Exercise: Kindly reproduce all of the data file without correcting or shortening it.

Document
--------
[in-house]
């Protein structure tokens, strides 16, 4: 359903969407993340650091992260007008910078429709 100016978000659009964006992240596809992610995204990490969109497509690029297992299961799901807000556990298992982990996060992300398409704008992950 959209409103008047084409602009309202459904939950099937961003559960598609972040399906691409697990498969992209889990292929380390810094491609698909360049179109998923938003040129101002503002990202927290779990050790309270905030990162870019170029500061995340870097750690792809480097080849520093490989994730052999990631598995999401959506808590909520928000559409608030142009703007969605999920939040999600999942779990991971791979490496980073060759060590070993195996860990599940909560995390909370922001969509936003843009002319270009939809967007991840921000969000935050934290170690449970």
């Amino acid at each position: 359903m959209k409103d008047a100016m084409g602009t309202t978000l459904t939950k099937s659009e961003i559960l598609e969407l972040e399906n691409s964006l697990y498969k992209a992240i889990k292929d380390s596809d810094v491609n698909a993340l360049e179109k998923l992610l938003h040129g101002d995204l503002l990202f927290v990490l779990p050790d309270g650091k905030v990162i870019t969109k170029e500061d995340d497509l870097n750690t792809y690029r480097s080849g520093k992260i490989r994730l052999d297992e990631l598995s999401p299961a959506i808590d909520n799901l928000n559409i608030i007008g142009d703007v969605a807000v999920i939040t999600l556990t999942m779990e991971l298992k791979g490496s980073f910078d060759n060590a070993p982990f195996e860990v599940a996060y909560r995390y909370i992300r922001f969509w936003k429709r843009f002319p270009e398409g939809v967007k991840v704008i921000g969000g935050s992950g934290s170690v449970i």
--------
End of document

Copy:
[in-house]
């Protein structure tokens, strides 16, 4: 359903969407993340650091992260007008910078429709 100016978000659009964006992240596809992610995204990490969109497509690029297992299961799901807000556990298992982990996060992300398409704008992950 959209409103008047084409602009309202459904939950099937961003559960598609972040399906691409697990498969992209889990292929380390810094491609698909360049179109998923938003040129101002503002990202927290779990050790309270905030990162870019170029500061995340870097750690792809480097080849520093490989994730052999990631598995999401959506808590909520928000559409608030142009703007969605999920939040999600999942779990991971791979490496980073060759060590070993195996860990599940909560995390909370922001969509936003843009002319270009939809967007991840921000969000935050934290170690449970």
């Amino acid at each position: 359903m959209k409103d008047a100016m084409g602009t309202t978000l459904t939950k099937s659009e961003i559960l598609e969407l972040e399906n691409s964006l697990y498969k992209a992240i889990k292929d380390s596809d810094v491609n698909a993340l360049e179109k998923l992610l938003h040129g101002d995204l503002l990202f927290v990490l779990p050790d309270g650091k905030v990162i870019t969109k170029e500061d995340d497509l870097n750690t792809y690029r480097s080849g520093k992260i490989r994730l052999d297992e990631l598995s999401p299961a959506i808590d909520n799901l928000n559409i608030i007008g142009d703007v969605a807000v999920i939040t999600l556990t999942m779990e991971l298992k791979g490496s980073f910078d060759n060590a070993p982990f195996e860990v599940a996060y909560r995390y909370i992300r922001f969509w936003k429709r843009f002319p270009e398409g939809v967007k991840v704008i921000g969000g935050s992950g934290s170690v449970i």